(Updates with installed capacity in 14th paragraph.)
Sept. 6 (Bloomberg) -- Brazil’s inflation accelerated for the 12th straight month in August to its fastest annual rate since 2005, reinforcing economist views that the central bank may have cut borrowing costs prematurely.
Consumer prices, as measured by the IPCA index, rose 0.37 percent in August from the previous month, the national statistics agency said today. That was in line with analyst expectations for a 0.36 percent increase, according to the median estimate of 40 analysts surveyed by Bloomberg. Prices rose 7.23 percent from a year ago, the highest since June 2005.
“Inflation is worrying, mostly in the long run with elevated service prices growth,” Mauricio Rosal, chief economist at Raymond James in Sao Paulo, said in a telephone interview. “It will be harder for the central bank to bring inflation down to its target because it’s at such a high rate.”
Policy makers led by central bank President Alexandre Tombini cut the benchmark interest rate to 12 percent on Aug. 31, after raising it at the previous five policy meetings, in the most abrupt turnaround in monetary policy since 1999. The bank said a “moderate adjustment” in the key rate wouldn’t compromise its 4.5 percent inflation target next year because of a “substantial deterioration” in the global economy.
“We’re still a long way from converging to the target,” said Daniel Lima, an analyst at Rosenberg & Associados, in a telephone interview from Sao Paulo. “It will be a gradual reduction.”
Yields on the interest-rate futures contract due in January 2013 fell four basis points to 10.54 percent at 10:03 a.m. New York time. The real weakened for the fourth straight session, falling 0.7 percent to 1.6564 per U.S. dollar.
World stock markets lost more than $4 trillion last month as Europe tried to stave off a debt crisis and global growth showed signs of slowing. Amid a worsening outlook for the U.S. economy, policy makers in emerging markets have been shifting their focus away from inflation. Demand for Brazil’s iron ore, the country’s biggest export, is also expected to slacken.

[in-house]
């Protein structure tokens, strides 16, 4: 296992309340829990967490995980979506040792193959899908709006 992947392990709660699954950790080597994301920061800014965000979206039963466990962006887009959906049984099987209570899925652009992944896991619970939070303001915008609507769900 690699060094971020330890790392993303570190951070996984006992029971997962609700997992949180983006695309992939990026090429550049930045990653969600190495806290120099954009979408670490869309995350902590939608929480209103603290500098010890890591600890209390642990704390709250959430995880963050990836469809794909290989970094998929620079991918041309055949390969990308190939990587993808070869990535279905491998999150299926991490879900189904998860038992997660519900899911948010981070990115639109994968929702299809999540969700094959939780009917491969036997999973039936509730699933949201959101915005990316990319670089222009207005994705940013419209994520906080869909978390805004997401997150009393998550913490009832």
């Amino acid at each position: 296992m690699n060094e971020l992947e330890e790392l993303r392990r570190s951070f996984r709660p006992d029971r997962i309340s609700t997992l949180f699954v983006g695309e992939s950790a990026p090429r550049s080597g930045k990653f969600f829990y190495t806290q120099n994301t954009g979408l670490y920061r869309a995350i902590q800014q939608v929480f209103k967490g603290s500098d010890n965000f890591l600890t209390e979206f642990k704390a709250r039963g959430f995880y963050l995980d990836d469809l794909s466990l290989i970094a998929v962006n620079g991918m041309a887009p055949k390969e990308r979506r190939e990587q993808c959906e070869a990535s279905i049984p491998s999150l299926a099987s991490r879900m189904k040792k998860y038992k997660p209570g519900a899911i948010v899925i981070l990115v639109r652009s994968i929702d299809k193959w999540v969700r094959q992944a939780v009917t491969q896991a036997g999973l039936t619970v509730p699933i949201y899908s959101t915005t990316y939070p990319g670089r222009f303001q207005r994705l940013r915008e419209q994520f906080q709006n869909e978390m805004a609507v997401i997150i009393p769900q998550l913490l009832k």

Last week’s rate cut prompted analysts covering the Brazilian economy to increase their inflation forecasts for next year and 2013.
Core Inflation Rises
Consumer prices will rise 5.32 percent next year, according to the median forecasts in a central bank survey of about 100 economists published yesterday. The forecasts were up from 5.2 percent the previous week. The benchmark Selic rate will fall to 11.88 percent by the end of 2012, the survey found.
Core inflation rose 0.42 percent in July, from 0.37 percent in June, and should continue to rise in coming makes, making further cuts unadvisable, Flavio Serrano, an analyst for Espirito Santo Investment Bank, said in a report.
The increase in prices last month was the biggest since a 0.47 percent rise in May. Food prices rose for the first time since May, jumping 0.72 percent last month. Transportation costs fell 0.11 percent. Clothes prices rose 0.67 percent, while housing increase 0.32 percent and household goods jumped 0.57 percent.
Tombini has said that the pace of price increases will start to slow in September.
Brazil’s economic growth slowed last quarter the most since its 2009 recession, growing 3.1 percent from a year earlier. Growth was led by a 4.9 percent expansion in the retail sector, while imports surged 14.6 percent after the real hit a 12-year high during the quarter.
A new report today showed that manufacturers reduced production in July. Installed capacity fell to 82.1 percent, its lowest level since February 2010 and down from 82.4 percent in June.
While inflation has shown signs of slowing, rising wages are still bolstering demand. Unemployment fell to 6 percent in July, its lowest level this year, and salaries for autoworkers have risen as much as 20 percent in recent weeks. The country’s minimum wage, which is used to adjust pension payments, is slated to rise 14 percent next year.
President Dilma Rousseff is counting on further rate cuts this year and has told the central bank she will reinforce fiscal measures to pay for the shift in monetary policy, Folha de S. Paulo reported today, citing advisers it did not name.
Rousseff considers it a good moment to bring rates down to the level of developed nations, which would help convince lawmakers to limit public spending, according to the newspaper.
“There can be no doubt about us continuing our rigorous strategy of containing inflation,” Finance Minister Guido Mantega said in an interview in Sao Paulo on Sept. 2.
Government efforts to contain spending will assist the central bank in its inflation fight and complement a “more active” use of monetary policy, Mantega said. The government last month raised by 10 billion reais its budget surplus before interest payments target this year, and President Dilma Rousseff’s administration has no plans to increase salaries for federal government employees in 2012, he said.
While members of Congress are seeking additional funds for health care and want to lift police wages, Mantega said the government won’t support any spending increases unless lawmakers identify offsetting revenue sources.
--With assistance by Tais Fuoco and Helder Marinho in Sao Paulo, Matthew Bristow in Brasilia. Editor: Richard Jarvie, Joshua Goodman
To contact the reporter on this story: Alexander Ragir in Rio de Janeiro at email@example.com.
To contact the editor responsible for this story: Joshua Goodman at firstname.lastname@example.org